Best Approach to an IEP Meeting — Good Parenting

 

ThinkstockPhotos 76763333Dear Dr. Debbie,

We are foster parents anticipating a child moving in with us in a few weeks or so whom we hope to eventually adopt. He’s had sporadic interactions with his biological parents, including a retracted promise of a visit with his mother and his two siblings at Christmas. She has been likewise indecisive about clearing the way for him to be adopted. From what we gather after a few pickups and drop offs at the current foster parents’ home, he’s not having happy times with them either. He seems to be greatly in need of stable parent figures who are on his side.
He has had several outings and a few overnights with us and he is looking forward to being added to our family, as are we.

We have begun the process of registering him in our local elementary school since a permanent transition to our home seems imminent. He has been in a few different schools already, with ADHD and “mood disorder” identified for his IEP (Individualized Education Plan). We were informed that yesterday he “angrily pushed a chair” when told that because he didn’t finish an assignment, he would stay in from recess and not get a prize from the prize box on Friday.

The current school has invited my husband and me to an IEP meeting next week. What can we expect from this meeting? What should we be asking about?

Open Arms

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Dear Open Arms,

An IEP meeting is a formal gathering of key personnel – primary teacher, guidance counselor and or school psychologist, and any other specialists who work closely with a student. Parents or guardians review a spreadsheet of skills and or behaviors that are of concern. The appropriate staff person will have noted the student’s progress toward specific goals, including any modifications that have been agreed upon previously. For example, a student with attention issues may get 2 verbal reminders to stay on task during assignments before it can be counted as incomplete. At the conclusion of the meeting everyone signs off on the continued, discontinued, or modified plans for accommodations.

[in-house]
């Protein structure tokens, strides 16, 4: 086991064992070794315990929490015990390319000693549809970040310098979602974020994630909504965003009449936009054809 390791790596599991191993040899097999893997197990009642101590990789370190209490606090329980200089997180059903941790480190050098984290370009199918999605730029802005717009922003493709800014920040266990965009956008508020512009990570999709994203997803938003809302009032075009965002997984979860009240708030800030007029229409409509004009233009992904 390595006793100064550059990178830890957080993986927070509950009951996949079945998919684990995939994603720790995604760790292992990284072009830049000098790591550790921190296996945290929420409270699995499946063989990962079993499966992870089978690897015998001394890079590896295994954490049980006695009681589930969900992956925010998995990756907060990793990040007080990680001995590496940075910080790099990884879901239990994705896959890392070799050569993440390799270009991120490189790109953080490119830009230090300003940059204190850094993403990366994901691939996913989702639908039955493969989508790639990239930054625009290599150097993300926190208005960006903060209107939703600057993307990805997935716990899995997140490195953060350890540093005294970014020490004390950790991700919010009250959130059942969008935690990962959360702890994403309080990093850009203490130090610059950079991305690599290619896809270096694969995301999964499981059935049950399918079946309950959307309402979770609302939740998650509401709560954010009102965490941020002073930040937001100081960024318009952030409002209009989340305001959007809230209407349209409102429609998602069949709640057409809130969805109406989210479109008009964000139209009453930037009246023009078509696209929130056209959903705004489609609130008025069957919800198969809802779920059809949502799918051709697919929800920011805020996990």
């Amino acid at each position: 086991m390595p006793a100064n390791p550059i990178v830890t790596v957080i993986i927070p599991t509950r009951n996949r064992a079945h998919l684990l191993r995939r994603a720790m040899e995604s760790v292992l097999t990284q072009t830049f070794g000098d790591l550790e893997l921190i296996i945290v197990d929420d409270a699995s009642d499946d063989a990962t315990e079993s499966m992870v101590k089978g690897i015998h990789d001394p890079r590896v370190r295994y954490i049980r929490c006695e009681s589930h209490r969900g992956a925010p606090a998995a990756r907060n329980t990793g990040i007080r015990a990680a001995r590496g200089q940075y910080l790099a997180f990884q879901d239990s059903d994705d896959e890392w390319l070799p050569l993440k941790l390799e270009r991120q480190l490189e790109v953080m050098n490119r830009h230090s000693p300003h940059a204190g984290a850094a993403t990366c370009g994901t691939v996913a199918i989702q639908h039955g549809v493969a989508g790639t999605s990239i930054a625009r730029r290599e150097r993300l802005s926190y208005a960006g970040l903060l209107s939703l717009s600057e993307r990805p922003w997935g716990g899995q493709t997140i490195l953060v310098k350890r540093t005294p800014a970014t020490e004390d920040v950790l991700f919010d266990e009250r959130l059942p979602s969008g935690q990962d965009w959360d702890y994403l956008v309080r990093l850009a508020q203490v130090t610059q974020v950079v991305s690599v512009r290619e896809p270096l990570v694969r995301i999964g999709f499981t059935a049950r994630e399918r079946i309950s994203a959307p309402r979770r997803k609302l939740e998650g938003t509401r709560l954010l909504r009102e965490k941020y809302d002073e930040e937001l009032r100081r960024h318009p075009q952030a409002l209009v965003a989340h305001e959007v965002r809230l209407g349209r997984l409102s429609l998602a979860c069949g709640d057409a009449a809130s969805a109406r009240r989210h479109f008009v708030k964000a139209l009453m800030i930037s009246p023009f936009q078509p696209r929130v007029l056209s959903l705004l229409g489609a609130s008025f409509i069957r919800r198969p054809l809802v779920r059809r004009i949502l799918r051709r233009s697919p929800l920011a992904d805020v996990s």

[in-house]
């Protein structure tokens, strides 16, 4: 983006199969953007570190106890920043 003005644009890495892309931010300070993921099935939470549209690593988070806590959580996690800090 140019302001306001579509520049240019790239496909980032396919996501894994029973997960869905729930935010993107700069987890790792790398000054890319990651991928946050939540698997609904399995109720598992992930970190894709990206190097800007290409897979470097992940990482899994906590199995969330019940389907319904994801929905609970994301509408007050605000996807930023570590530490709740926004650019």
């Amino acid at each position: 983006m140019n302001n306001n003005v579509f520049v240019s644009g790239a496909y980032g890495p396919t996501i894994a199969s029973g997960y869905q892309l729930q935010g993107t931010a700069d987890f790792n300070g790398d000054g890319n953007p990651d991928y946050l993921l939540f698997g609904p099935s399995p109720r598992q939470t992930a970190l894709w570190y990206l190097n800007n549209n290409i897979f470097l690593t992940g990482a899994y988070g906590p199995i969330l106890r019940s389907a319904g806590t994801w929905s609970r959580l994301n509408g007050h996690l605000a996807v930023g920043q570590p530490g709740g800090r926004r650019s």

Your situation is somewhat unique in that this may be the first time you are made aware of the specifics of his academic and behavioral challenges, as well as the strategies that have been employed. And you will not likely meet with this team again.

Therefore, I suggest that you use this meeting to learn as much as you can about his abilities and challenges, both academic and social-emotional. You are stepping into the role of advocate for a child who clearly needs one.

  1. What are his interests and strengths academically? In which subjects does he excel, and with what kinds of assignments or group activities?
  2. What are his strengths behaviorally? Does he have a best time of day? Does he behave better doing activities in which there is movement? Does he respond positively to one-on-one with an adult, and if so, which one(s) and for what reasons?
  3. How has he been successful in various teachers’ eyes? Ask the team to draw from any of the above examples.
  4. What are his successes with his peers? What makes him appealing as a friend? Or, specifically, who befriended him and why? Encourage them to guess if they don’t have a ready answer.
  5. What I.E.P. accommodations have been made in the past, to what effect, and what are they recommending for his new school?
  6. Get more information about his diagnosis of having a mood disorder. What have been some particularly difficult scenarios that he has experienced? I doubt if angrily pushing a chair is the worst! Dig for patterns in his frustrations and outbursts. There could be a worst time of day for him due to hunger and or fatigue. There may be certain academic subjects that are harder for him or teaching styles that miss the mark with him. He may be acting out from psychological reactions to things going on in his “family” life, including not seeing Mom and his siblings when he was expecting to. If he has bipolar disorder, then outbursts are totally unpredictable due to chemical changes inside him. If he has an attachment disorder, an experience or thought can trigger emotions related to being disappointed by someone or feeling abandoned. If he has oppositional defiance, a rage could be prompted by an adult’s use of authority over him.

The last thing a child with ADHD and a mood disorder needs is to have his recess taken away. Rather than challenge the current school about the counter-productivity of denying him a chance for some fresh air and running around, keep patient as the clock runs out with his current living situation.
Ask for an IEP meeting with the new school as soon as possible. In the meantime, bone up on tried and true tips from parents
 whose children’s behavior improved with such tactics as scheduled movement breaks and easily accessed “fidget” objects in their desks to help them concentrate. Modifications to ask for to help with a mood disorder include creating a “calming corner” in the classroom for when a student starts to feel emotional.

Best to start off on the right foot. Hopefully the new school will have more supportive tactics up their sleeves.

Dr. Debbie

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What do you think? Email your comments or questions to Dr. Debbie at editor[at]chesapeakefamily.com.

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